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Winkler v. New York State Division of Human Rights

SUPREME COURT OF THE STATE OF NEW YORK Appellate Division, Fourth Judicial Department


February 6, 2009

IN THE MATTER OF ELIZABETH L. WINKLER, PETITIONER,
v.
NEW YORK STATE DIVISION OF HUMAN RIGHTS, THE FITNESS INSTITUTE AND PILATES STUDIO, RICHARD WILLIAMSON AND JULIE WILLIAMSON, RESPONDENTS.

Proceeding pursuant to Executive Law § 298 (transferred to the Appellate Division of the Supreme Court for the Fourth Judicial Department by order of the Supreme Court, Erie County [Kevin M. Dillon, J.], entered June 12, 2008) to annul a determination of respondent New York State Division of Human Rights. The determination dismissed petitioner's complaint alleging, inter alia, that petitioner was subjected to a hostile work environment.

Published by New York State Law Reporting Bureau pursuant to Judiciary Law § 431.

This opinion is uncorrected and subject to revision before publication in the Official Reports.

PRESENT: HURLBUTT, J.P., MARTOCHE, FAHEY, AND GORSKI, JJ.

It is hereby ORDERED that the determination is unanimously annulled on the law without costs and the matter is remitted to respondent New York State Division of Human Rights for further proceedings in accordance with the following Memorandum: In this proceeding pursuant to Executive Law § 298, petitioner seeks to annul the determination dismissing her complaint following a public hearing. In her complaint, petitioner alleged, inter alia, that she was subjected to a hostile work environment by respondents The Fitness Institute and Pilates Studio, Richard Williamson and Julie Williamson. We conclude that the determination of the Commissioner of respondent New York State Division of Human Rights (Division) that petitioner "neglected to take advantage of [her employer's] reasonable complaint procedures"is not supported by substantial evidence. An employer may assert as an affirmative defense that it "exercised reasonable care to prevent and correct promptly discriminatory conduct committed by its supervisory personnel, such as by promulgating an antidiscrimination policy with complaint procedure, and that the [employee] unreasonably failed to take advantage of any preventive or corrective opportunities provided by the employer or to otherwise avoid harm" (Forrest v Jewish Guild for the Blind, 3 NY3d 295, 312 n 10; see Faragher v City of Boca Raton, 524 US 775, 807-808). The Commissioner erred in applying that affirmative defense in this case, however, because the individuals who allegedly harassed petitioner were "indisputably within that class of an employer organization's officials who may be treated as the organization's proxy" (Faragher, 524 US at 789; see Randall v Tod-Nik Audiology, 270 AD2d 38, 38-39). Furthermore, the antidiscrimination policy of petitioner's employer did not provide a mechanism through which employees could bypass a harassing supervisor when making a complaint (see Faragher, 524 US at 808). We thus conclude that petitioner's failure to register a complaint was not unreasonable (see Randall, 270 AD2d 38; see generally Faragher, 524 US at 806-810).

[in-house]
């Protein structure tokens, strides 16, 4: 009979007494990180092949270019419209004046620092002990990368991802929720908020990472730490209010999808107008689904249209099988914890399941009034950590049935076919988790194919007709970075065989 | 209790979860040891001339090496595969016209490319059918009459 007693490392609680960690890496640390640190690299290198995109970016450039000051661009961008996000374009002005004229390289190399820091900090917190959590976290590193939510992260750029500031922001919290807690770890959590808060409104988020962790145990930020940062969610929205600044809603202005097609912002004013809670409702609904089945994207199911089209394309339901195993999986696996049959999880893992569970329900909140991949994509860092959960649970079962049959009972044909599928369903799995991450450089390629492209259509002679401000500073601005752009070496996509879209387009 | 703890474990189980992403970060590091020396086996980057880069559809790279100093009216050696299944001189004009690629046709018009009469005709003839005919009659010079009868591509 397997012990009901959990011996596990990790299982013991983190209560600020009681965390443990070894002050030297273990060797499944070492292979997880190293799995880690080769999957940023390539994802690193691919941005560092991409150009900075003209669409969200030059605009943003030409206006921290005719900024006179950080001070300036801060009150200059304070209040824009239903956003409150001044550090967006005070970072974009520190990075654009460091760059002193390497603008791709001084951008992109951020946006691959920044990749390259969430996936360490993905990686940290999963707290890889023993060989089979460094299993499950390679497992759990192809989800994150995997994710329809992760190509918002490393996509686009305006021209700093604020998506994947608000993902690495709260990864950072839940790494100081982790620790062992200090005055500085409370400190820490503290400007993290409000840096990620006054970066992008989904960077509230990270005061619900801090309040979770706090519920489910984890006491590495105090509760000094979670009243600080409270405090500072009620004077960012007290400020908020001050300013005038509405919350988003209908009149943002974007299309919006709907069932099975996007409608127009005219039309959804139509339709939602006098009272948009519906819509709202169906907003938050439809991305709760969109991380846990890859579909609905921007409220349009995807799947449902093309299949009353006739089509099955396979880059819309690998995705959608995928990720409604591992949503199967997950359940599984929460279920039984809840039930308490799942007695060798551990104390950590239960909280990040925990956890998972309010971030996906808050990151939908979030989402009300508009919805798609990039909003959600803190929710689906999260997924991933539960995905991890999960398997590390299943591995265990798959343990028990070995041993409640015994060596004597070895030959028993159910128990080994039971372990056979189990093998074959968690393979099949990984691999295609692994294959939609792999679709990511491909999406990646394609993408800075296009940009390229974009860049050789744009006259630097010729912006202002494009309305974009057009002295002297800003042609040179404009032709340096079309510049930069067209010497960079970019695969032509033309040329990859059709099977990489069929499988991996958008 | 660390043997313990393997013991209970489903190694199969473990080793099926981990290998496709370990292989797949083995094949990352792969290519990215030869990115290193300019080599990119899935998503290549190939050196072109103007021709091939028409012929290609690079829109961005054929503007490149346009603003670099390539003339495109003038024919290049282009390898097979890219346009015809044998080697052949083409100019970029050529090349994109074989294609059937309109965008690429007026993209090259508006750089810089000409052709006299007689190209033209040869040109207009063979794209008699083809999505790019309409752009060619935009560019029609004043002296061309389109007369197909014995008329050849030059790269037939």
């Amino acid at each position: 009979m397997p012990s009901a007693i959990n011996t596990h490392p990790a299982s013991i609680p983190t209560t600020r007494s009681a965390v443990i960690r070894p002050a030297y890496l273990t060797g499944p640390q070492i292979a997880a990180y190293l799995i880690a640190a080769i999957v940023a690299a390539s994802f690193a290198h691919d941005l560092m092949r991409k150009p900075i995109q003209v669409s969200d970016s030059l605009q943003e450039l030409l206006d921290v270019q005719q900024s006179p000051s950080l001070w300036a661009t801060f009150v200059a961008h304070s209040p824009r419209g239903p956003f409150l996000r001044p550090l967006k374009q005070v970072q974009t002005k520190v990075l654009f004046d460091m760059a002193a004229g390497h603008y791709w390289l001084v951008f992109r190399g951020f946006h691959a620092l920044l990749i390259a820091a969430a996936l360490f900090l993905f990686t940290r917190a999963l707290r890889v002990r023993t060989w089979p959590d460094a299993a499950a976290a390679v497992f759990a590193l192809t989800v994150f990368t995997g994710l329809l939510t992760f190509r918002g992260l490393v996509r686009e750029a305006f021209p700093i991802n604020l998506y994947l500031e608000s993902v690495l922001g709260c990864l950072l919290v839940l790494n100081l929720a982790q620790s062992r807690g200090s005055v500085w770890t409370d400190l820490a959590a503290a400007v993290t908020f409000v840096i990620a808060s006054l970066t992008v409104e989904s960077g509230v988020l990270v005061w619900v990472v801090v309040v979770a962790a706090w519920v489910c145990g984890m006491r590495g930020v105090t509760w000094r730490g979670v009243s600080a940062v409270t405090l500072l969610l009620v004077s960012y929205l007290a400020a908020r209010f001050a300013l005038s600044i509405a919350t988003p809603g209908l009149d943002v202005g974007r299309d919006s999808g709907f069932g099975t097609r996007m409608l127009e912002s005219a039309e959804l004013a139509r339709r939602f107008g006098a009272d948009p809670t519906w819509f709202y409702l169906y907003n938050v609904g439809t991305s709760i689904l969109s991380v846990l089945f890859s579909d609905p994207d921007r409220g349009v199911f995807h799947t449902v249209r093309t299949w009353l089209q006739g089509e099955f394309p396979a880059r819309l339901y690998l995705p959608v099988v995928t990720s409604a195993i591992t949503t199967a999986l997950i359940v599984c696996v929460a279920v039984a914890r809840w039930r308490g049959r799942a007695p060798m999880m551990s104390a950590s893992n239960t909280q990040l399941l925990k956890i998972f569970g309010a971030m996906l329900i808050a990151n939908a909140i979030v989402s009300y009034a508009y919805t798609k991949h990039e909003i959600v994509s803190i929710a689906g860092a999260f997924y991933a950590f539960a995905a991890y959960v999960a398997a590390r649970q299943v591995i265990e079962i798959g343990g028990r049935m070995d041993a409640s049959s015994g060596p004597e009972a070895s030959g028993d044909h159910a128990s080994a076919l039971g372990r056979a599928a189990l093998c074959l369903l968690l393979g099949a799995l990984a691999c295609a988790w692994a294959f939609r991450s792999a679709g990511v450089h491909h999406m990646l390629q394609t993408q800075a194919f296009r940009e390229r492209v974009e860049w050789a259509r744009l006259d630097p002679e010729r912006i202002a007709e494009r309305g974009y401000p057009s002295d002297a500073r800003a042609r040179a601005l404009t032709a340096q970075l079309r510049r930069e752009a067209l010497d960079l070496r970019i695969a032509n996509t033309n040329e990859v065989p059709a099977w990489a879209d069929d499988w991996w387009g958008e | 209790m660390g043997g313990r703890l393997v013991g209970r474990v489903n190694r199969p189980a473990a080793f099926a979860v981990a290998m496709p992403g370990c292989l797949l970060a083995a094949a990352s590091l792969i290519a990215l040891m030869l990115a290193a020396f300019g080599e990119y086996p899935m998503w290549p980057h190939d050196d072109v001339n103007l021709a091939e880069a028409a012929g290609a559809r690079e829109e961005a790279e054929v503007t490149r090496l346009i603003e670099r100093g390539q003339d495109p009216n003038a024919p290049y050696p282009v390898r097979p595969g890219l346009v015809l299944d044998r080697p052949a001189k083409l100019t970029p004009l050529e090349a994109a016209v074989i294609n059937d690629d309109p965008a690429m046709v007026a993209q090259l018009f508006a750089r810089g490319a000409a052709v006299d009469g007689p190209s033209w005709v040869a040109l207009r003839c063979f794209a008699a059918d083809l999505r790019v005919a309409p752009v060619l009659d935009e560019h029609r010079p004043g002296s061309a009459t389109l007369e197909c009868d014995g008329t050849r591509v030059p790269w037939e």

In her order, the Commissioner "[did] not adopt the conclusion [of the administrative law judge] that the behavior about which [petitioner] complain[ed was] insufficient as a matter of law to constitute a hostile work environment." We are unable to discern on the record before us whether, but for her erroneous reliance on the affirmative defense, the Commissioner would have found in favor of petitioner. We therefore annul the determination and remit the matter to the Division for a new determination with findings of fact addressing whether petitioner established that she was subjected to a hostile work environment (see generally Matter of Draman v Lamar Adv. of Penn, 273 AD2d 808; Mohawk Finishing Prods. v New York State Div. of Human Rights, 70 AD2d 1016, appeal dismissed 48 NY2d 1027, lv denied 49 NY2d 702).

20090206

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